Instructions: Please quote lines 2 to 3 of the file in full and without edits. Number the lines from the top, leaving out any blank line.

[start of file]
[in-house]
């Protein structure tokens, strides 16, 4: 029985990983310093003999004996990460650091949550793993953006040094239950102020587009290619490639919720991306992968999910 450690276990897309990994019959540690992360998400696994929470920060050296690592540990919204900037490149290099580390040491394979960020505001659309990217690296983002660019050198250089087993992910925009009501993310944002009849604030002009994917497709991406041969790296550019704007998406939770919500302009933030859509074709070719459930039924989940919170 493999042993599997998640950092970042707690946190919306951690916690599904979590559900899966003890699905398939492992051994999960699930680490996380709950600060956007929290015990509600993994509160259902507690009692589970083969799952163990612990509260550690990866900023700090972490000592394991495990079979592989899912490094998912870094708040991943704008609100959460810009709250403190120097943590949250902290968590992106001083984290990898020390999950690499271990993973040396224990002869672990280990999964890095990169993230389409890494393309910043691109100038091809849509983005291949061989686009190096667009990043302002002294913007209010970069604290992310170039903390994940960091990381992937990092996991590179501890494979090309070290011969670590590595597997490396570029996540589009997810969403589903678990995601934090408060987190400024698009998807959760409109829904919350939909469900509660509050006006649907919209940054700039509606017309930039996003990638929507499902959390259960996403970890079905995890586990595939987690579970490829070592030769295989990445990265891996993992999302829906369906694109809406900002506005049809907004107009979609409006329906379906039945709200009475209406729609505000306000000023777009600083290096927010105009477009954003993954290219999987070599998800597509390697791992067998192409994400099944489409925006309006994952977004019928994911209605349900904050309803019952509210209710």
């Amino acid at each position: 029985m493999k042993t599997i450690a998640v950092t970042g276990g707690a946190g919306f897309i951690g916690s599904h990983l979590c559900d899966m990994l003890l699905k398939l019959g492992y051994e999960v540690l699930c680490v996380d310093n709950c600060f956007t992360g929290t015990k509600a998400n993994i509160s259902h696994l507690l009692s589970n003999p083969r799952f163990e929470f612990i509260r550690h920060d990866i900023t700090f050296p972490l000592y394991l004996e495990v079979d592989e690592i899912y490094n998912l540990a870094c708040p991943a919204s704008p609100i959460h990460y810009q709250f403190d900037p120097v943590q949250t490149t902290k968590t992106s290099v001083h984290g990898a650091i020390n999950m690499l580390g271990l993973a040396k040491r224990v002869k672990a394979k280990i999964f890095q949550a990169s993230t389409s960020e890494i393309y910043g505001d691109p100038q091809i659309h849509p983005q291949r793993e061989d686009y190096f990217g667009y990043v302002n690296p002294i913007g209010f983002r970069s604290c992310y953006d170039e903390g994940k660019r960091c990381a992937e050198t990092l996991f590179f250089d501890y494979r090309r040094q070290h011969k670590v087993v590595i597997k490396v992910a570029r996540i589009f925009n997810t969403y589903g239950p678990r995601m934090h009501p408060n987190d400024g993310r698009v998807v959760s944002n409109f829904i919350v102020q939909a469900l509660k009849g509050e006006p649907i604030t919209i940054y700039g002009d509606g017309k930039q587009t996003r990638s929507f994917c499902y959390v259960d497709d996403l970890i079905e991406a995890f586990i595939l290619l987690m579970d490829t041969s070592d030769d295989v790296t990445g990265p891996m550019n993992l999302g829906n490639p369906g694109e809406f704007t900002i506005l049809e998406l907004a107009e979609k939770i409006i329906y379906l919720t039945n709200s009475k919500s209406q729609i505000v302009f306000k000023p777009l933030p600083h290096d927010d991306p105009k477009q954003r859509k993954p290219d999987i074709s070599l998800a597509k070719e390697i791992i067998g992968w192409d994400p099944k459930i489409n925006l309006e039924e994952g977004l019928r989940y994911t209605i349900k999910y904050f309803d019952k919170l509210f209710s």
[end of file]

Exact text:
């Protein structure tokens, strides 16, 4: 029985990983310093003999004996990460650091949550793993953006040094239950102020587009290619490639919720991306992968999910 450690276990897309990994019959540690992360998400696994929470920060050296690592540990919204900037490149290099580390040491394979960020505001659309990217690296983002660019050198250089087993992910925009009501993310944002009849604030002009994917497709991406041969790296550019704007998406939770919500302009933030859509074709070719459930039924989940919170 493999042993599997998640950092970042707690946190919306951690916690599904979590559900899966003890699905398939492992051994999960699930680490996380709950600060956007929290015990509600993994509160259902507690009692589970083969799952163990612990509260550690990866900023700090972490000592394991495990079979592989899912490094998912870094708040991943704008609100959460810009709250403190120097943590949250902290968590992106001083984290990898020390999950690499271990993973040396224990002869672990280990999964890095990169993230389409890494393309910043691109100038091809849509983005291949061989686009190096667009990043302002002294913007209010970069604290992310170039903390994940960091990381992937990092996991590179501890494979090309070290011969670590590595597997490396570029996540589009997810969403589903678990995601934090408060987190400024698009998807959760409109829904919350939909469900509660509050006006649907919209940054700039509606017309930039996003990638929507499902959390259960996403970890079905995890586990595939987690579970490829070592030769295989990445990265891996993992999302829906369906694109809406900002506005049809907004107009979609409006329906379906039945709200009475209406729609505000306000000023777009600083290096927010105009477009954003993954290219999987070599998800597509390697791992067998192409994400099944489409925006309006994952977004019928994911209605349900904050309803019952509210209710």
């Amino acid at each position: 029985m493999k042993t599997i450690a998640v950092t970042g276990g707690a946190g919306f897309i951690g916690s599904h990983l979590c559900d899966m990994l003890l699905k398939l019959g492992y051994e999960v540690l699930c680490v996380d310093n709950c600060f956007t992360g929290t015990k509600a998400n993994i509160s259902h696994l507690l009692s589970n003999p083969r799952f163990e929470f612990i509260r550690h920060d990866i900023t700090f050296p972490l000592y394991l004996e495990v079979d592989e690592i899912y490094n998912l540990a870094c708040p991943a919204s704008p609100i959460h990460y810009q709250f403190d900037p120097v943590q949250t490149t902290k968590t992106s290099v001083h984290g990898a650091i020390n999950m690499l580390g271990l993973a040396k040491r224990v002869k672990a394979k280990i999964f890095q949550a990169s993230t389409s960020e890494i393309y910043g505001d691109p100038q091809i659309h849509p983005q291949r793993e061989d686009y190096f990217g667009y990043v302002n690296p002294i913007g209010f983002r970069s604290c992310y953006d170039e903390g994940k660019r960091c990381a992937e050198t990092l996991f590179f250089d501890y494979r090309r040094q070290h011969k670590v087993v590595i597997k490396v992910a570029r996540i589009f925009n997810t969403y589903g239950p678990r995601m934090h009501p408060n987190d400024g993310r698009v998807v959760s944002n409109f829904i919350v102020q939909a469900l509660k009849g509050e006006p649907i604030t919209i940054y700039g002009d509606g017309k930039q587009t996003r990638s929507f994917c499902y959390v259960d497709d996403l970890i079905e991406a995890f586990i595939l290619l987690m579970d490829t041969s070592d030769d295989v790296t990445g990265p891996m550019n993992l999302g829906n490639p369906g694109e809406f704007t900002i506005l049809e998406l907004a107009e979609k939770i409006i329906y379906l919720t039945n709200s009475k919500s209406q729609i505000v302009f306000k000023p777009l933030p600083h290096d927010d991306p105009k477009q954003r859509k993954p290219d999987i074709s070599l998800a597509k070719e390697i791992i067998g992968w192409d994400p099944k459930i489409n925006l309006e039924e994952g977004l019928r989940y994911t209605i349900k999910y904050f309803d019952k919170l509210f209710s």